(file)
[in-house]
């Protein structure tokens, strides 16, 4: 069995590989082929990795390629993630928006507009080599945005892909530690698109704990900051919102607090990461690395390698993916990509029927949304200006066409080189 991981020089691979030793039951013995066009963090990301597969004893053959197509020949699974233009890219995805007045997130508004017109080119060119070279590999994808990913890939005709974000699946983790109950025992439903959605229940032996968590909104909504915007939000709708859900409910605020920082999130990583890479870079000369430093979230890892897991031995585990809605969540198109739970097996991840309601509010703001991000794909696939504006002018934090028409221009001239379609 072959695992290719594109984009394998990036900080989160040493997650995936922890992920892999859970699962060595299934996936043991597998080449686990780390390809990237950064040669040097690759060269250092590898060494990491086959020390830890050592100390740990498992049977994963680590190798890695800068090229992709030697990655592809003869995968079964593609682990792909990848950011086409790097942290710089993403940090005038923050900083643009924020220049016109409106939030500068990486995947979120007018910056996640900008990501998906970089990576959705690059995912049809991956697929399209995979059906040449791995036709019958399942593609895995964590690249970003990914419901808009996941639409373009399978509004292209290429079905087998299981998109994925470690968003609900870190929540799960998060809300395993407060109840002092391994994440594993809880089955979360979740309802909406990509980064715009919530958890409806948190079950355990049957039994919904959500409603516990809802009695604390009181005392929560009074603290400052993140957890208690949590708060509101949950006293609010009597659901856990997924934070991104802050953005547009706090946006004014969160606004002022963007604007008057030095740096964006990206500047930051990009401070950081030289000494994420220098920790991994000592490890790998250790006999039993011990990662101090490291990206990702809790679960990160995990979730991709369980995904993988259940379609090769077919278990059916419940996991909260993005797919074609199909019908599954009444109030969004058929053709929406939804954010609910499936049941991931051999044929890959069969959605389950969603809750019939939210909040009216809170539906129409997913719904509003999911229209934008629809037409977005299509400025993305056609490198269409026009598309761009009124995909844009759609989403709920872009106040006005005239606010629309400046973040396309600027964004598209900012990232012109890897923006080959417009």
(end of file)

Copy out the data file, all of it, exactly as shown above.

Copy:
[in-house]
């Protein structure tokens, strides 16, 4: 069995590989082929990795390629993630928006507009080599945005892909530690698109704990900051919102607090990461690395390698993916990509029927949304200006066409080189 991981020089691979030793039951013995066009963090990301597969004893053959197509020949699974233009890219995805007045997130508004017109080119060119070279590999994808990913890939005709974000699946983790109950025992439903959605229940032996968590909104909504915007939000709708859900409910605020920082999130990583890479870079000369430093979230890892897991031995585990809605969540198109739970097996991840309601509010703001991000794909696939504006002018934090028409221009001239379609 072959695992290719594109984009394998990036900080989160040493997650995936922890992920892999859970699962060595299934996936043991597998080449686990780390390809990237950064040669040097690759060269250092590898060494990491086959020390830890050592100390740990498992049977994963680590190798890695800068090229992709030697990655592809003869995968079964593609682990792909990848950011086409790097942290710089993403940090005038923050900083643009924020220049016109409106939030500068990486995947979120007018910056996640900008990501998906970089990576959705690059995912049809991956697929399209995979059906040449791995036709019958399942593609895995964590690249970003990914419901808009996941639409373009399978509004292209290429079905087998299981998109994925470690968003609900870190929540799960998060809300395993407060109840002092391994994440594993809880089955979360979740309802909406990509980064715009919530958890409806948190079950355990049957039994919904959500409603516990809802009695604390009181005392929560009074603290400052993140957890208690949590708060509101949950006293609010009597659901856990997924934070991104802050953005547009706090946006004014969160606004002022963007604007008057030095740096964006990206500047930051990009401070950081030289000494994420220098920790991994000592490890790998250790006999039993011990990662101090490291990206990702809790679960990160995990979730991709369980995904993988259940379609090769077919278990059916419940996991909260993005797919074609199909019908599954009444109030969004058929053709929406939804954010609910499936049941991931051999044929890959069969959605389950969603809750019939939210909040009216809170539906129409997913719904509003999911229209934008629809037409977005299509400025993305056609490198269409026009598309761009009124995909844009759609989403709920872009106040006005005239606010629309400046973040396309600027964004598209900012990232012109890897923006080959417009």